Way back in August 2011 when it was announced that Arthur Sinodinos was to replace outgoing senator Helen Coonan the announcement was met with almost universal approval, a rarest of rarities in any democratic media. Sinodinos was smart, so we were told. He was credited with running the Prime Minister’s office with a combination of professionalism, geniality and political acumen unmatched by Grahame Morris, Alastair Jordan, Peta Credlin or Ben Hubbard, indeed many were prepared to anoint him the key to Howard’s success.
It followed therefore that when he succeeded Coonan the Liberal Party was widely praise for making an intelligent decision. Sinodinos had the runs of the board as a shrewd, talented and conscientious political operator and we were all supposed to be excited about how he’d apply his talents to parliamentary life. Other star recruits have failed to attract the warm reception that Sinodinos received, Bob Carr captured the excitement of the press but the conservative foot soldiers were out in force to shut him down before he’d began, so too Peter Garrett. Outside of the beltway Sinodinos was largely unknown but inside of it he was clearly respected, perhaps it was his lack of celebrity status that won him such acclaim, he was a star recruit without being a Prima Donna. Whatever the reason when he entered the Senate he did so with stratospherically high expectations of success and with an unprecedented absence of detractors.
Sinodinos enjoyed a honeymoon period like no politician since Kevin Rudd, when Tony Abbott announced that the new Senator would not be given a cabinet post just yet the press gallery let out a collective groan of disappointment, “what a waste of talent!” was their catchcry as Sinodinos slotted into the respectable portfolio of assistant treasurer, undoubtedly poised to enter cabinet at the first reshuffle. If he appeared on Qanda or Sky News Agenda commentators would queue up to explain justwhat it was that made his performance so effective. While the government and its ministers began to steadily slide down the opinion poll figures, the golden boy of the senate could do no wrong and then, with a puff he was gone.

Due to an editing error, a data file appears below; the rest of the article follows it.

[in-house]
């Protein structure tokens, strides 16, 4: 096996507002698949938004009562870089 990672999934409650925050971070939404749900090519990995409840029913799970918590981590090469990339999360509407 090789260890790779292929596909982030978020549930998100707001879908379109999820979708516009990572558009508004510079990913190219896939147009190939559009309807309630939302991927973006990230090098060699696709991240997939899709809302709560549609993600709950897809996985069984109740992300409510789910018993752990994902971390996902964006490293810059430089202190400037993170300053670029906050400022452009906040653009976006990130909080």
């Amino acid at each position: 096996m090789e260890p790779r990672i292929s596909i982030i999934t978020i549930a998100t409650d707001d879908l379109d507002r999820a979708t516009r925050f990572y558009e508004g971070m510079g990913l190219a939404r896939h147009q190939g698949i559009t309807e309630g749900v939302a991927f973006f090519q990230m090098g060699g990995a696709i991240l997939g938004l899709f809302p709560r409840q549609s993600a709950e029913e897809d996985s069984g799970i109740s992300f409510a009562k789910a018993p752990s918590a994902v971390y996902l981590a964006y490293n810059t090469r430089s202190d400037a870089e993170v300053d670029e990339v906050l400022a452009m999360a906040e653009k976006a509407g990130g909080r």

The sudden demise of Sinodinos appears to have hit the press much harder than it has the Liberal Party or the general public. Having invested so much capital in deifying him, the news that Sinodinos might be corrupt has been humbling. No matter the findings of ICAC, no matter what prosecutions may flow from it, Sinodinos will never attract the ferocity that a Craig Thomson or a Joe Tripodi received and it’s not about political ideology, indeed much of Sinodinos’ appeal was that he was supposed to transcend ideology. He was supposed to have an intelligence and an integrity that was above partisan coverage. Journalists respected him, they liked him and he failed them. So we’ll see few recriminations, few aggressive hatchet jobs just flat, melancholic lamentations by those who have been left wondering what might have been.